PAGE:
ess thau one-half the time it took by old
nethods, and it eliminates all rubbing and mus-
clar effort. N washing maelune Unwded.
Nothing.hut this simple little
which is absolutely harmless lo the lines fabric*-—
white, colored or woolen. It makes the
Hardest task of the week a pleasant pastime
a delightful occupation. You will t>e ue-
lighted ill tlie clean, spotless, snow-white
•lothe« that come out of the rinsing "aler,
nd all without any effort on your part. The
Mniri"' \Vfi-ilii11(J Stick does It all—and remember,
without lulitrv to the most delicate goods,
"olore.1 or white, woolens, blankets, lace cur-
inln-i etc. Contains no ft<'i<ls, no alkalies, no
polsniiotra lnKredteutB to make its use dan-
gerous. 15 washings 25 cents.
Sold bv all Drugfrlsts tnd ,0i;°ce™ "f'f'
wlirre. if yours doesn't handle It. show_hlra
• his a.l-he'll get It for you. Or send 25c lo
stamps to A. B. RICHABDS CO., Slwrman, Tens.
Oklahoma City, Guthrie, Elk City,
Chickasha, Shawnee and Altus.
When a man tells a widow that she
is the only woman he ever loved she
takes it with a pound of salt.
For genuine comfort and lasting pleas-
ure use Red Cross Hall Blue on wash day.
All good grocers. Adv.
There is room for everybody in this
big world—but we can't all have front
'Tell me noo, Jamie, what was the
most wonderful thing you saw at
"I think the strangest thing I ever
saw was the flying fish."
"Noo, laddie, dinna mak' a fule o'
yer mither. Wha ever heard o' a fish
"Another strange thing I saw when
crossing the Red sea. We dropped an-
chor, and when we raised it again
there was one of the wheels of Pha-
raoh's chariot entangled on it."
"Aye, laddie, I believe that. We've
scripture 'or that."—London Tit-Bits.
"Isn't this awful!" exclaimed Mrs.
Gabb as she looked up from her news-
"Isn't what awful?" demanded Mr.
"Why, here's a woman who com-
plains that the insane asylum is filled
with bags," replied Mrs. Gatbb.
"Well," growled Mr. Gabb, "what's
the blame place for, anyway?"
Wise Beyond His Years.
Teacher (of geography class)—
Johnnie, how is the earth divided?
Johnnie—Nobody will know until
the European war is over.
"I see by the papers old Tompkins
has failed for half a trillion."
"Why, I had no idea he had half so
Don't ask a truthful man for his
honest opinion of you unless you are
prepared for a jolt.
For sprained wrist rub on and rub In
Hanford's Balsam thoroughly. Adv.
A woman's greatest need in life la
Not Gray Hair* but Tlrod Eye#
make us look older than wo aro. Keep your
I Eyes young and you will look young. After
tha Movies always Murine ¥our Eyes-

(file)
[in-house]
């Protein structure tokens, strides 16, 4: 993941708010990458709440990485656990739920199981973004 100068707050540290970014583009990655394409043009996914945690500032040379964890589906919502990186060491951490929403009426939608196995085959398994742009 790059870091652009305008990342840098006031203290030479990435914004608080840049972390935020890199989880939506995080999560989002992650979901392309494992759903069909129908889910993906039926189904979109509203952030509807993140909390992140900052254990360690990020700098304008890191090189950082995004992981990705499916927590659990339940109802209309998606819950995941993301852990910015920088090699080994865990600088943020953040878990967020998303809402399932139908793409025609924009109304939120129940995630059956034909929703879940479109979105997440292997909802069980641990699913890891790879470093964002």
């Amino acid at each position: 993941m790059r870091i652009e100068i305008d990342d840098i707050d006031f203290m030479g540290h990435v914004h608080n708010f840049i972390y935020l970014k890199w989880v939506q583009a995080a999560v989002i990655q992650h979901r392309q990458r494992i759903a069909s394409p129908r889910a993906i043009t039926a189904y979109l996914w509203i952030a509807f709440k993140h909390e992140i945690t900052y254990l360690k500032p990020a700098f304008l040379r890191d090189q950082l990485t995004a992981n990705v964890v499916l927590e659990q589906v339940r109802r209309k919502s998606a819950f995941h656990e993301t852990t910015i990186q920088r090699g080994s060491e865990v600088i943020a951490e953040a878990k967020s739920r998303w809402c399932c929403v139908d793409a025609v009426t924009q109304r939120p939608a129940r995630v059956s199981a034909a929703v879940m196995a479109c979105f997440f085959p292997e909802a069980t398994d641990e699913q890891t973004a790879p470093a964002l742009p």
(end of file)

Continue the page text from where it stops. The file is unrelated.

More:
Don't tell your age.
Sarcasticus (to friend who is ex-
hibiting his new 4d car)—Cute little
thing! 1 suppose you wash it in the
that your heart's all right. Make
sure. Take "Renovine."—a heart and
nerve tonic. Price 50c and $1.00.-—Adv.
Stop That Backache!
There's nothing more discouraging
than a constant backache. You are
lame when you awake. Pains pierce you
when you bend or lift. It's hard to rest
and next day it's the same old story.
Pain in the back is nature's wanting of
kidney ills. Neglect may pave the way
to dropsy, gravel, or other serious kid-
ney sickness. Don't delay—begin using
Koan's Kidney Pills—the remedy that
has been curing backache and kidney
trouble for over fifty years.
An Oklahoma Case
Mrs. C. Ford. 423
W. Choctaw Ave.,
Okla., says: "Kid-
ney trouble clung
to me for years,
bringing pains In
my back and sides.
I could hardly
stoop and I had
twinges in my
limbs. Doan's KltV-
ney Pills strength-
ened and regulated
my kidneys and
rid me of every sign of kidney com-
Get Doan's at Any Store, 50c a Bo*
FOSTER-M1LB URN CO.. BUFFALO. N. Y.
A man must make his way in the
world, while a woman merely Has her
Made since 1840-Hantord's Dalsam For obstinate lores use Hanford's
Adv | Balsam. Adr.
The man who is an expert with the The amateur actor always believes
jardou boo seldom plays golf. | that the world is lull of possibilities.
Our THEE BOOKLET explains—
HOW TO TELL HOO CHOLERA.
WHEN TO USE SERUM ALONE.
WHEN TO USE SERUM AND VIRUS.
HOW AND WHEN TO VACCINATE,
Address Wichita A Oklahoma Serum Co.,Eichan|e
Building. Wichita, Kaasae, Oklahoma City, Okla.
W. N. u., Oklahoma City, No. 46-191&
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The Lexington Leader (Lexington, Okla.), Vol. 25, No. 9, Ed. 1 Friday, November 12, 1915, newspaper, November 12, 1915; (https://gateway.okhistory.org/ark:/67531/metadc110699/m1/8/: accessed March 21, 2019), The Gateway to Oklahoma History, https://gateway.okhistory.org; crediting Oklahoma Historical Society.